Managing diabetes can be very complicated, and individuals must take care to ensure proper blood circulation to all the parts of their bodies. Good oral hygiene also requires satisfactory blood circulation and diabetics must take extra care to maintain healthy teeth and gums. Gum disease and tooth loss in the diabetic is a potential problem related to poor circulation and increased salivary sugars in the mouth, which in turn provides growth of germs that lead to tooth rot.
Diabetics who do not properly manage their blood glucose level are at an increased risk of developing dental problems. If your sugar levels are all over the place, you will not produce enough saliva, and the amount of sugar in your mouth will also increase. The resulting condition of your dry mouth can lead to ulcers, infections, and tooth decay. Monitoring and maintaining the proper blood glucose levels for your body is important, especially to prevent oral problems.
Because people with diabetes generally have poor blood circulation, they may not feel any pain or discomfort until their dental problems are at an advanced stage. As such, the diabetic should examine their mouths and look for any of the following:
- Tender or swollen gums
- Bleeding whenever brushing or flossing teeth
- Pus oozing from gums
- Teeth that seem to be longer than normal or seem to be moving away from each other
- For denture wearers, look out for loosely fitting pieces or dentures that no longer fit the way they used to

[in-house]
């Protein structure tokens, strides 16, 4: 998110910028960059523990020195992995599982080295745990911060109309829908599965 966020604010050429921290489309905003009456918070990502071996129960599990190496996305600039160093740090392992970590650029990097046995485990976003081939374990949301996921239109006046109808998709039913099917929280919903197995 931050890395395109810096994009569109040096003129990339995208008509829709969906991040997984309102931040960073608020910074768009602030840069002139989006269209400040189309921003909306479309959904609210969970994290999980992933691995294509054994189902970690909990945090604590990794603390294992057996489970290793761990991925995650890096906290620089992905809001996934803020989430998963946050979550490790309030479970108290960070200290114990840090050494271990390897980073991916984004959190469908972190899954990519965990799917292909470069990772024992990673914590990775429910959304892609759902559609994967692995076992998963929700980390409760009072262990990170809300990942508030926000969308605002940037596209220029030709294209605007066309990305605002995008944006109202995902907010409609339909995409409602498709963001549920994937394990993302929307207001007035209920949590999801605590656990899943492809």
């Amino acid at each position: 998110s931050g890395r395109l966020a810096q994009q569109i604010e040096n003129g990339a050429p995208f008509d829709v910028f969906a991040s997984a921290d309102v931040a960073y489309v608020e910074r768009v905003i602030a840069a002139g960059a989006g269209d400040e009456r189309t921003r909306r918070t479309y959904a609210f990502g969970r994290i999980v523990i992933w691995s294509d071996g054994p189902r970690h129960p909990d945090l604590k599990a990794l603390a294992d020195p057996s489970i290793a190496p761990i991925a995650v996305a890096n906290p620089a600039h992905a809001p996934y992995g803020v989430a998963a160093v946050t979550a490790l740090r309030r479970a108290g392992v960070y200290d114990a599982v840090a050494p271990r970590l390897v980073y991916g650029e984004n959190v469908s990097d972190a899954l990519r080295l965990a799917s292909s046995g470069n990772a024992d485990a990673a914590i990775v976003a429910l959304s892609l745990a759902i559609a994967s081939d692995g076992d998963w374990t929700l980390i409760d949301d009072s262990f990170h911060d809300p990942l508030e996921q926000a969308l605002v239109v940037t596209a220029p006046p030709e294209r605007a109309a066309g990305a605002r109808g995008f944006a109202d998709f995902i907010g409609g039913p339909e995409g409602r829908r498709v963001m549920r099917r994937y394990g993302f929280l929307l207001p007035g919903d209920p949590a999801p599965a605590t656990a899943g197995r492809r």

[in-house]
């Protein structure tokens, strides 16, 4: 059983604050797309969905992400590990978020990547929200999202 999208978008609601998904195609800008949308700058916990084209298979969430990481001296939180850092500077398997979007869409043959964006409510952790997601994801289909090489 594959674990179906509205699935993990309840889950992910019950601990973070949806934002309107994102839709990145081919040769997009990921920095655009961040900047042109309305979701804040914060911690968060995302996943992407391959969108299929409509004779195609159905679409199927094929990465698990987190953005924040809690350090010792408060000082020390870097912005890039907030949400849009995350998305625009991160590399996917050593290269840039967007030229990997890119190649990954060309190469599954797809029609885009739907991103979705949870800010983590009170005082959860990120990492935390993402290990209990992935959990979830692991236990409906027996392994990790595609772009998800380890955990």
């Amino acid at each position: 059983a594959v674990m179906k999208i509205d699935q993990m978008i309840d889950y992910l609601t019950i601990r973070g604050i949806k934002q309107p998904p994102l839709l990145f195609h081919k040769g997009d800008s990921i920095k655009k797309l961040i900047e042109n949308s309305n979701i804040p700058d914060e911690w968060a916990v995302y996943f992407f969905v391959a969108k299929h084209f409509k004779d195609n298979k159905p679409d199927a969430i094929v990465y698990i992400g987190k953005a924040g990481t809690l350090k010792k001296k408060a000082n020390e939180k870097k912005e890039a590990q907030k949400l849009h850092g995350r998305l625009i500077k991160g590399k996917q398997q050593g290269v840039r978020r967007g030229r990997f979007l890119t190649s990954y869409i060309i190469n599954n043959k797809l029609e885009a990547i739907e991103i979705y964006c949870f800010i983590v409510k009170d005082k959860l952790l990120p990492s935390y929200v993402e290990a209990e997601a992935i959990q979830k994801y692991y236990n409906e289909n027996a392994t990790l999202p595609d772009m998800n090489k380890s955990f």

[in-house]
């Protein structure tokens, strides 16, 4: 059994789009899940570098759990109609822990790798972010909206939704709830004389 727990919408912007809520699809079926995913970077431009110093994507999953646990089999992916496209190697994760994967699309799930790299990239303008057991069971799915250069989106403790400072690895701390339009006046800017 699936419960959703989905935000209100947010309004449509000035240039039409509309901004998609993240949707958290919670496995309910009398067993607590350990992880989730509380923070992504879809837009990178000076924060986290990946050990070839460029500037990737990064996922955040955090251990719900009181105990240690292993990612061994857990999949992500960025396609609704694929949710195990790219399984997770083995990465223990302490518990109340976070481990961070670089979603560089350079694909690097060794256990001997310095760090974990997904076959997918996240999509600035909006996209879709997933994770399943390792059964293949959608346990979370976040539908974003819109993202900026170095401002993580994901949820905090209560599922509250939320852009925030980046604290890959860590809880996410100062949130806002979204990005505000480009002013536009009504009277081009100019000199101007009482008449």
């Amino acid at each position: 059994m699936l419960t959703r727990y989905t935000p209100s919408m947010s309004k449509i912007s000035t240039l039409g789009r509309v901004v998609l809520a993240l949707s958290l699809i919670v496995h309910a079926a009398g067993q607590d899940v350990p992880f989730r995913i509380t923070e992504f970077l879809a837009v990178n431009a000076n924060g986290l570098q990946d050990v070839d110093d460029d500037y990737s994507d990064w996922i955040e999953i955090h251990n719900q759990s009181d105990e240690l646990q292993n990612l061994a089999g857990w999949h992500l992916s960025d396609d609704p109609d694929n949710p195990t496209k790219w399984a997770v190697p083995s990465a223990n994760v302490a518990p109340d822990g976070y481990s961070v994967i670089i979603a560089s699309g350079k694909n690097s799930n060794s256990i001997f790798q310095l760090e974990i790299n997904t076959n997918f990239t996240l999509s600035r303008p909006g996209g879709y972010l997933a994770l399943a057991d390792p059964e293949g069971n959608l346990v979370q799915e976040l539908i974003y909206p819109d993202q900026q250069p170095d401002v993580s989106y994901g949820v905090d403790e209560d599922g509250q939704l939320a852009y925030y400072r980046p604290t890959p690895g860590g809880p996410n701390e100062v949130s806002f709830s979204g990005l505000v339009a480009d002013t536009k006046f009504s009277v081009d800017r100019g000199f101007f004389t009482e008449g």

Diabetics who are not in control of their sugar level will find that, over time, they will get severe toothaches. This happens because the blood flow to the gums is reduced. The ramifications to toothaches are obvious – you will not be able to chew properly due to pain. If you cannot chew, you may be tempted to skip meals or not eat a well balanced meal.
If you notice any of these signs you need to see your dentist immediately. Like everyone else, the person living with diabetes must visit their dentists at least twice per year.
Whether or not you have diabetes you should develop good dental care habits. This means brushing and flossing daily. Use a soft-bristled brush so that you reduce the chance of irritating your gums. Ideally, you should try to brush at least twice per day and once being before going to bed. Make sure to brush your gums and tongue as well. To make sure that your toothbrush is in good condition, change it every three months. Flossing once a day is also vital to good dental health. Always rinse thoroughly after flossing to remove food particles from between the teeth.
With over ninety percent of the adult population in the USA having some form of dental problem during their lifetime, one can image how these figures can become compounded when you factor in the size of the diabetic population. If you want to keep your teeth, you need to start paying special to your dental hygiene as well as control your blood sugar levels. Controlling blood glucose levels is a strong start to ensuring you don’t lose your teeth to rot, and taking the time to check your mouth for signs of periodontal disease can help prevent many problems.